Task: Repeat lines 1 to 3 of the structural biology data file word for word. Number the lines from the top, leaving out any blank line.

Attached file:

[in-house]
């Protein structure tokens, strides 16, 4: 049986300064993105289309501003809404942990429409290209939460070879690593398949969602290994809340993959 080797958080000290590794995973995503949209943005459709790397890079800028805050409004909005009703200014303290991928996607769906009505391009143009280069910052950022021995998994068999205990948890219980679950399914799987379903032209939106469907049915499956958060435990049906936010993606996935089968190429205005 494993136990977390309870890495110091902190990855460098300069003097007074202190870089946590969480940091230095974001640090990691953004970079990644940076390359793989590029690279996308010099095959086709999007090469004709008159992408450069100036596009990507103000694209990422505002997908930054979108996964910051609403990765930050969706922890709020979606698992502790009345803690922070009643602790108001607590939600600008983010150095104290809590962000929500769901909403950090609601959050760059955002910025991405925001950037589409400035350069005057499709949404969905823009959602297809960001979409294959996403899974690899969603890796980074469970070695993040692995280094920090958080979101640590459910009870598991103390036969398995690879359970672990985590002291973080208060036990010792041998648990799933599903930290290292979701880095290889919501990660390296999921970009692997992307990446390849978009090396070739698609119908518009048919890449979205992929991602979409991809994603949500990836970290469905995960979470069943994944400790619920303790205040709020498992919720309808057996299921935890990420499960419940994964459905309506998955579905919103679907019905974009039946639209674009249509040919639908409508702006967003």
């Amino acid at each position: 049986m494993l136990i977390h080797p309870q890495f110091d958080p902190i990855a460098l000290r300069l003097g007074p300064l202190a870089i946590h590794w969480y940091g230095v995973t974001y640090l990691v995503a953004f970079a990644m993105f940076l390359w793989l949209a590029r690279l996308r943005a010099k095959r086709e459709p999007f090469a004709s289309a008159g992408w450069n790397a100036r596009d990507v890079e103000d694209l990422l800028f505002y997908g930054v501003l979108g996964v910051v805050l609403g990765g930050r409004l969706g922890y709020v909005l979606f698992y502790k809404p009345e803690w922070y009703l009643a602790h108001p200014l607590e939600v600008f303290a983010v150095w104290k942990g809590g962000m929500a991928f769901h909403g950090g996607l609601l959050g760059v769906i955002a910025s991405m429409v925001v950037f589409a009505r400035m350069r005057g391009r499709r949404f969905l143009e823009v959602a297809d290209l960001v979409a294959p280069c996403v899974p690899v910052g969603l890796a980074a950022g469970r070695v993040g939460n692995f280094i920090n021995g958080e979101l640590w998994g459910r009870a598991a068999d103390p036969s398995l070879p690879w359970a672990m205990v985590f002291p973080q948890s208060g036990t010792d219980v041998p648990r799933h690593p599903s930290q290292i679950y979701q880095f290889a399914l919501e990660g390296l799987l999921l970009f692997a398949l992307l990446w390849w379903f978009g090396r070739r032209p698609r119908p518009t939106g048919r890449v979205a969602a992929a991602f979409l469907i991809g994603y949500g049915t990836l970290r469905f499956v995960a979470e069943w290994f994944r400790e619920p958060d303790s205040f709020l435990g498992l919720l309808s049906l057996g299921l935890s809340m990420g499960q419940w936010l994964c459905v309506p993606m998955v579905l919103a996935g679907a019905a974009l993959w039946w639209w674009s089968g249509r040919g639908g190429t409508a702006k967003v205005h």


[in-house]
């Protein structure tokens, strides 16, 4: 049986300064993105289309501003809404942990429409290209939460070879690593398949969602290994809340993959 080797958080000290590794995973995503949209943005459709790397890079800028805050409004909005009703200014303290991928996607769906009505391009143009280069910052950022021995998994068999205990948890219980679950399914799987379903032209939106469907049915499956958060435990049906936010993606996935089968190429205005 494993136990977390309870890495110091902190990855460098300069003097007074202190870089946590969480940091230095974001640090990691953004970079990644940076390359793989590029690279996308010099095959086709999007090469004709008159992408450069100036596009990507103000694209990422505002997908930054979108996964910051609403990765930050969706922890709020979606698992502790009345803690922070009643602790108001607590939600600008983010150095104290809590962000929500769901909403950090609601959050760059955002910025991405925001950037589409400035350069005057499709949404969905823009959602297809960001979409294959996403899974690899969603890796980074469970070695993040692995280094920090958080979101640590459910009870598991103390036969398995690879359970672990985590002291973080208060036990010792041998648990799933599903930290290292979701880095290889919501990660390296999921970009692997992307990446390849978009090396070739698609119908518009048919890449979205992929991602979409991809994603949500990836970290469905995960979470069943994944400790619920303790205040709020498992919720309808057996299921935890990420499960419940994964459905309506998955579905919103679907019905974009039946639209674009249509040919639908409508702006967003």
């Amino acid at each position: 049986m494993l136990i977390h080797p309870q890495f110091d958080p902190i990855a460098l000290r300069l003097g007074p300064l202190a870089i946590h590794w969480y940091g230095v995973t974001y640090l990691v995503a953004f970079a990644m993105f940076l390359w793989l949209a590029r690279l996308r943005a010099k095959r086709e459709p999007f090469a004709s289309a008159g992408w450069n790397a100036r596009d990507v890079e103000d694209l990422l800028f505002y997908g930054v501003l979108g996964v910051v805050l609403g990765g930050r409004l969706g922890y709020v909005l979606f698992y502790k809404p009345e803690w922070y009703l009643a602790h108001p200014l607590e939600v600008f303290a983010v150095w104290k942990g809590g962000m929500a991928f769901h909403g950090g996607l609601l959050g760059v769906i955002a910025s991405m429409v925001v950037f589409a009505r400035m350069r005057g391009r499709r949404f969905l143009e823009v959602a297809d290209l960001v979409a294959p280069c996403v899974p690899v910052g969603l890796a980074a950022g469970r070695v993040g939460n692995f280094i920090n021995g958080e979101l640590w998994g459910r009870a598991a068999d103390p036969s398995l070879p690879w359970a672990m205990v985590f002291p973080q948890s208060g036990t010792d219980v041998p648990r799933h690593p599903s930290q290292i679950y979701q880095f290889a399914l919501e990660g390296l799987l999921l970009f692997a398949l992307l990446w390849w379903f978009g090396r070739r032209p698609r119908p518009t939106g048919r890449v979205a969602a992929a991602f979409l469907i991809g994603y949500g049915t990836l970290r469905f499956v995960a979470e069943w290994f994944r400790e619920p958060d303790s205040f709020l435990g498992l919720l309808s049906l057996g299921l935890s809340m990420g499960q419940w936010l994964c459905v309506p993606m998955v579905l919103a996935g679907a019905a974009l993959w039946w639209w674009s089968g249509r040919g639908g190429t409508a702006k967003v205005h």